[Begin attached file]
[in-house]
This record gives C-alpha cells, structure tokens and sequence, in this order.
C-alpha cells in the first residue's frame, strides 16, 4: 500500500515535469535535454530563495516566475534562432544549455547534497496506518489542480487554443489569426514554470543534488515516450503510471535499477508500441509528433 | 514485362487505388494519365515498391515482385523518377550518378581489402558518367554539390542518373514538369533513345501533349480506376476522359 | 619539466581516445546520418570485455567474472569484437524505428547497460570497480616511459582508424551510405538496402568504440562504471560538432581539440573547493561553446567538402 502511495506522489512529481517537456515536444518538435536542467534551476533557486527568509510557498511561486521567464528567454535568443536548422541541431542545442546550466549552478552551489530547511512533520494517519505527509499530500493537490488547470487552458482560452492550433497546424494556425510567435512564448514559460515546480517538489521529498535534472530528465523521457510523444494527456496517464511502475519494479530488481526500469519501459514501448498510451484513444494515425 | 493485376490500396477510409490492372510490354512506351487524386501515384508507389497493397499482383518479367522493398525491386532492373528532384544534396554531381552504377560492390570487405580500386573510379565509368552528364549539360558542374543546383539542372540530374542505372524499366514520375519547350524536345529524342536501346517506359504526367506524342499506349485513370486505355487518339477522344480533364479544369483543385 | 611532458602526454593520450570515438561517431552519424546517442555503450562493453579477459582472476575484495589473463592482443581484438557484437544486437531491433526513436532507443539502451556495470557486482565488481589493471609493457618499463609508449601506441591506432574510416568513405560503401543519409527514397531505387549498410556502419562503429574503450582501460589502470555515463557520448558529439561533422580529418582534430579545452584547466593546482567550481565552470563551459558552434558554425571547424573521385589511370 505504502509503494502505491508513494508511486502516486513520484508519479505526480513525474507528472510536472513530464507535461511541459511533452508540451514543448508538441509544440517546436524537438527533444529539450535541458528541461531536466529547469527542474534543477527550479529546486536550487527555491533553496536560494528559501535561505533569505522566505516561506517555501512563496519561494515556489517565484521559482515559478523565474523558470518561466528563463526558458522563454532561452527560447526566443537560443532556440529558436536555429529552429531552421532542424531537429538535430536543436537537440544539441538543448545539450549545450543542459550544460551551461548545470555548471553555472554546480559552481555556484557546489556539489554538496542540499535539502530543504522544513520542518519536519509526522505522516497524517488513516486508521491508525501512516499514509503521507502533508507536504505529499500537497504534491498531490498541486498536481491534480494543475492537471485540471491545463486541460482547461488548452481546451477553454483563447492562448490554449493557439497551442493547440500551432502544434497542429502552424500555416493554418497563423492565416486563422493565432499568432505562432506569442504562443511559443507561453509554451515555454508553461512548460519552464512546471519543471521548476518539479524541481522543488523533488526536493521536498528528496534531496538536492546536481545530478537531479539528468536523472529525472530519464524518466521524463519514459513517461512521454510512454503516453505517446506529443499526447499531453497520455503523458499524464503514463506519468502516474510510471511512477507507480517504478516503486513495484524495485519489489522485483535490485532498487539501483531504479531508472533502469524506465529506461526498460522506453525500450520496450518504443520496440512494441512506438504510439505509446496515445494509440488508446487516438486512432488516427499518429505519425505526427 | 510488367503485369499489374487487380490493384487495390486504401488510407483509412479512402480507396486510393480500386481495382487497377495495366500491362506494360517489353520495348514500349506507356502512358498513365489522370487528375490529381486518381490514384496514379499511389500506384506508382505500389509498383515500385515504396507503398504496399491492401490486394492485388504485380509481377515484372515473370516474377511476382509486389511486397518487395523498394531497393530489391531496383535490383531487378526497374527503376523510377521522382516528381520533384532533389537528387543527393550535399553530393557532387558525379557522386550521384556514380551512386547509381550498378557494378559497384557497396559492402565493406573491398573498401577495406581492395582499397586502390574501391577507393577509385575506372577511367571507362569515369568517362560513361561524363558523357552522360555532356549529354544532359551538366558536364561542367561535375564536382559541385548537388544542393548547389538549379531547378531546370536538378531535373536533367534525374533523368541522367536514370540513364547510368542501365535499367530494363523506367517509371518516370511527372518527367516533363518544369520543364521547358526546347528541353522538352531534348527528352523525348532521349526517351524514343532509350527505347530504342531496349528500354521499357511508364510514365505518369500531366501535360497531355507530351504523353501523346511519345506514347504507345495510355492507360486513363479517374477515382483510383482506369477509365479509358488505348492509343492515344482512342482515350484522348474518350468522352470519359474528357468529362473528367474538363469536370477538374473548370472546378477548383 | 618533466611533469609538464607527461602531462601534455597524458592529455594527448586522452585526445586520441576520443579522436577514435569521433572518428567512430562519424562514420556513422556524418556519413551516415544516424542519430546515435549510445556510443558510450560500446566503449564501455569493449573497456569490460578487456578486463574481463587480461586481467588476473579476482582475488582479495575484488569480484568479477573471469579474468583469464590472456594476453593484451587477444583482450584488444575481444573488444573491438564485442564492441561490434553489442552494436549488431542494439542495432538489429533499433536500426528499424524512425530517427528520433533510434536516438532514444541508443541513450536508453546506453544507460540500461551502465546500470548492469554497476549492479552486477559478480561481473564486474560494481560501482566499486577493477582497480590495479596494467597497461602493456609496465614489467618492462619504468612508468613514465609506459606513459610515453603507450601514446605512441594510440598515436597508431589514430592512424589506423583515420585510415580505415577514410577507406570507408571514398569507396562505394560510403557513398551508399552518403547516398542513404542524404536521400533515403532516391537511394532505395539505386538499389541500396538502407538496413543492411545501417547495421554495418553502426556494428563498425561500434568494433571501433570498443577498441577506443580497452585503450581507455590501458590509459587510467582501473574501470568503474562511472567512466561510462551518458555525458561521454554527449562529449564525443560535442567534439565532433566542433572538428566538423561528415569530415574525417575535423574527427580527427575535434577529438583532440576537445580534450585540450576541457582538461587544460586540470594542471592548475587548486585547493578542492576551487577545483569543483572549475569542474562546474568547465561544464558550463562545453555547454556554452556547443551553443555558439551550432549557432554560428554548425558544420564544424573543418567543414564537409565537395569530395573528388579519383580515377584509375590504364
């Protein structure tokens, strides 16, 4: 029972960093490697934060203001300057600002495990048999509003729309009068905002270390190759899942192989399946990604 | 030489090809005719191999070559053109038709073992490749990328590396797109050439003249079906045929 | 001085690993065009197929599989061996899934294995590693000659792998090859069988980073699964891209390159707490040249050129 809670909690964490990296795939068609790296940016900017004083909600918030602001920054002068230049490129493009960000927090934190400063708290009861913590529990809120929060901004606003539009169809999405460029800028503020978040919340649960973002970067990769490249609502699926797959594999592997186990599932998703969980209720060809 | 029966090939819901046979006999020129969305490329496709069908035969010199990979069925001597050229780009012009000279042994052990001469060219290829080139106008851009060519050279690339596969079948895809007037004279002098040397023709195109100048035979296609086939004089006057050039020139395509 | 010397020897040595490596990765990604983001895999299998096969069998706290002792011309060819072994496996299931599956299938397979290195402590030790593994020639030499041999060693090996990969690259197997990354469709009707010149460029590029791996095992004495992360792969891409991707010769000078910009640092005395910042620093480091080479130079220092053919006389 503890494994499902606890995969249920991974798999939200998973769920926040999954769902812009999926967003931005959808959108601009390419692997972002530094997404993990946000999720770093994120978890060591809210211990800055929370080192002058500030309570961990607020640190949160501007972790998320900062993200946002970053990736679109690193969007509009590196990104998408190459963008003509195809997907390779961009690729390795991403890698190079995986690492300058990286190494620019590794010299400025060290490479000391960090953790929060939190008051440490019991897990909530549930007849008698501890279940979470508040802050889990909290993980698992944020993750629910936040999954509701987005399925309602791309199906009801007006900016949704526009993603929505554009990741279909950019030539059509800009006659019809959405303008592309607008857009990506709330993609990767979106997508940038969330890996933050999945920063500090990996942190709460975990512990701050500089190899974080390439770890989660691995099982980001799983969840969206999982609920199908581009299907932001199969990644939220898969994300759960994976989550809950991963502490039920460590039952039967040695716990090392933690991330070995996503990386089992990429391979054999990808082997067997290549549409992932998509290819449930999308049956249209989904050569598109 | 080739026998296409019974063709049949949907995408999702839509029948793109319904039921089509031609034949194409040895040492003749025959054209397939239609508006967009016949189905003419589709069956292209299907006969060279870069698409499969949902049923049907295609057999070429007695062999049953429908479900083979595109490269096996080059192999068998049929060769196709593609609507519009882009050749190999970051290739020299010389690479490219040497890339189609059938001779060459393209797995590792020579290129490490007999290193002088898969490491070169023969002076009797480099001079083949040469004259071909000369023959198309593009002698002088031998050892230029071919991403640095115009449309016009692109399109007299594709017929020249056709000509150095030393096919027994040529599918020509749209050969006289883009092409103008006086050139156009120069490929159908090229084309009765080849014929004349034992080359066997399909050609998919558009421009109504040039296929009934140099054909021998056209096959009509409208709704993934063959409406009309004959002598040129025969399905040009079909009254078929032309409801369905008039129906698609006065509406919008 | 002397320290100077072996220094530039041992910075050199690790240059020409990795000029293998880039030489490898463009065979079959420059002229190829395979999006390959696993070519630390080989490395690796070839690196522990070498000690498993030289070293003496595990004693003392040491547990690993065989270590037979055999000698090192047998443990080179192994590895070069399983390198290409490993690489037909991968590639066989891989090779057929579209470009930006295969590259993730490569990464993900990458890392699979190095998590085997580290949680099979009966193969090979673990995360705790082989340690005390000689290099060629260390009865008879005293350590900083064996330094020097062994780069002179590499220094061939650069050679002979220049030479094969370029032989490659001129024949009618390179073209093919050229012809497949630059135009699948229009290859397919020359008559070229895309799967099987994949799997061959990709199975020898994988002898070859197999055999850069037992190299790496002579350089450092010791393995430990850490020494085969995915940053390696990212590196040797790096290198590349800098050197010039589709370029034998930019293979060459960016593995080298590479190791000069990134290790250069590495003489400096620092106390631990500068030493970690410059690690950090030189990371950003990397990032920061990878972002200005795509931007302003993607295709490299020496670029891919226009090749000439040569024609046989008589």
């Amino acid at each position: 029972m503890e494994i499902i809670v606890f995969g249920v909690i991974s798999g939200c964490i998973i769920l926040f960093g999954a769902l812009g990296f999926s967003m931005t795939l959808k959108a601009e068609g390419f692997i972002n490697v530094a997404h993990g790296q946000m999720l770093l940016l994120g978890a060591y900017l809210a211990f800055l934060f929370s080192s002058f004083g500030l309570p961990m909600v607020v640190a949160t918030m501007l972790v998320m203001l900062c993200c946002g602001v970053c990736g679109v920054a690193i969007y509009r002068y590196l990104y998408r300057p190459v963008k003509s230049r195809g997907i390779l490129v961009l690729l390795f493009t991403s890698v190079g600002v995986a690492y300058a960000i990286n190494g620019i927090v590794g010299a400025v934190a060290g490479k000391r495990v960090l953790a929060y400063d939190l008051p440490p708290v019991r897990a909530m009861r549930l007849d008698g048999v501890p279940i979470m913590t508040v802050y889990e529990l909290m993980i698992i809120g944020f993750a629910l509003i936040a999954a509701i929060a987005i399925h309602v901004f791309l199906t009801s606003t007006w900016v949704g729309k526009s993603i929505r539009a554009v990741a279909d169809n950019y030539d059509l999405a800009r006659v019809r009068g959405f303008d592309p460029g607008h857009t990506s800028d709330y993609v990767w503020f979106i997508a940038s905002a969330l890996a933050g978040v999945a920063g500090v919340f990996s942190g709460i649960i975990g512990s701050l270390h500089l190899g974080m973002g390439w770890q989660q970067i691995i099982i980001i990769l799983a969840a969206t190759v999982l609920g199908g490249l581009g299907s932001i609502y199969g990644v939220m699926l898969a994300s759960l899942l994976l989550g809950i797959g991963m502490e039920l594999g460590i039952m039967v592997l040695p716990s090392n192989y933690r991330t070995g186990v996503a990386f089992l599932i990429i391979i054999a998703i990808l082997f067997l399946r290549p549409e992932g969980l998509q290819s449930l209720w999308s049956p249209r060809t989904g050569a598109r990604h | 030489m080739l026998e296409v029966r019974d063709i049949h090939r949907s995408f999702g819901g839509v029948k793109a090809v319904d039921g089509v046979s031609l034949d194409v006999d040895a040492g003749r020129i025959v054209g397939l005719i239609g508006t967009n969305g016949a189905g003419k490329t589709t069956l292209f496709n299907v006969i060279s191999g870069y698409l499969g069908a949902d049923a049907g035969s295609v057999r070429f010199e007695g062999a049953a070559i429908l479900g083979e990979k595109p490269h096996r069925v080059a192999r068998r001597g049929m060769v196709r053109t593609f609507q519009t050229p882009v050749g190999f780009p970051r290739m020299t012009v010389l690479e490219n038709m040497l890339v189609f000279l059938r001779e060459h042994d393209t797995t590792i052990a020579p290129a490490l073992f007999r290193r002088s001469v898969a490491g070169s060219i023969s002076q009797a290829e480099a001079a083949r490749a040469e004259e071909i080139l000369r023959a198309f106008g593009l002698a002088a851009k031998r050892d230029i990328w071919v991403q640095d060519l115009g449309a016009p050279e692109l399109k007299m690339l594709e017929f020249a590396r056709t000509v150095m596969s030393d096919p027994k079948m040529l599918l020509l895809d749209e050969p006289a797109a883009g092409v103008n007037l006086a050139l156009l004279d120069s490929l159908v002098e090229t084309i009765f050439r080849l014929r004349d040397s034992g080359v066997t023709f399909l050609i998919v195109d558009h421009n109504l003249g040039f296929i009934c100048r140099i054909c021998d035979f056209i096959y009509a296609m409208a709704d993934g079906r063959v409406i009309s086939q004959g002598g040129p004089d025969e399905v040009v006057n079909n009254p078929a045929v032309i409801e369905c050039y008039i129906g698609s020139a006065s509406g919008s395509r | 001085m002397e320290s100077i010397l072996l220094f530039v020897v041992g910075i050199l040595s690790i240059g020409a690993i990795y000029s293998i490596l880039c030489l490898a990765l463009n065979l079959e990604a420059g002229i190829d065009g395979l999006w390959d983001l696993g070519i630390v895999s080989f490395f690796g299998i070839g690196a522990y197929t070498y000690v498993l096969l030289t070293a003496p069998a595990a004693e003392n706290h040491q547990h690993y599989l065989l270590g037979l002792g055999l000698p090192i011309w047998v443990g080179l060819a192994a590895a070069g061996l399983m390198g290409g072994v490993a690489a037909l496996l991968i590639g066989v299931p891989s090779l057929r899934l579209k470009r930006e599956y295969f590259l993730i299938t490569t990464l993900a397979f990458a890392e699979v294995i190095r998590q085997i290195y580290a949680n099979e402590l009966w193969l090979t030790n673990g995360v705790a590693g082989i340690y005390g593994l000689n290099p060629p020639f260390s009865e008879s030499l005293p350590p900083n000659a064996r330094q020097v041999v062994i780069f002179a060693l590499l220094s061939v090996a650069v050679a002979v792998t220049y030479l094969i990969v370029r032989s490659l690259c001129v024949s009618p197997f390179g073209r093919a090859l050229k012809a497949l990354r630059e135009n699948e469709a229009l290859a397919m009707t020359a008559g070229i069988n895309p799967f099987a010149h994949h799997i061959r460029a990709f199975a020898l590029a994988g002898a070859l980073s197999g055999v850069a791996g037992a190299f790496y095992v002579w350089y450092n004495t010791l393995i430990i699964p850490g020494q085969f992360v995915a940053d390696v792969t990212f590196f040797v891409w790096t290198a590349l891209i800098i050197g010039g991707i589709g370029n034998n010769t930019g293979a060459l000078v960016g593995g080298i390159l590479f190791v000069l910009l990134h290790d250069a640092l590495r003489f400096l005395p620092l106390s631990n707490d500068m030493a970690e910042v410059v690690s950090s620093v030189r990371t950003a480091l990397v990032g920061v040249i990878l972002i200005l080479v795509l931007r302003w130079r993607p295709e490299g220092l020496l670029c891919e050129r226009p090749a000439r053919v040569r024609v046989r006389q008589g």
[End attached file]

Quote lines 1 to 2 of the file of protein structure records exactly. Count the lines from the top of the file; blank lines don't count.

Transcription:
[in-house]
This record gives C-alpha cells, structure tokens and sequence, in this order.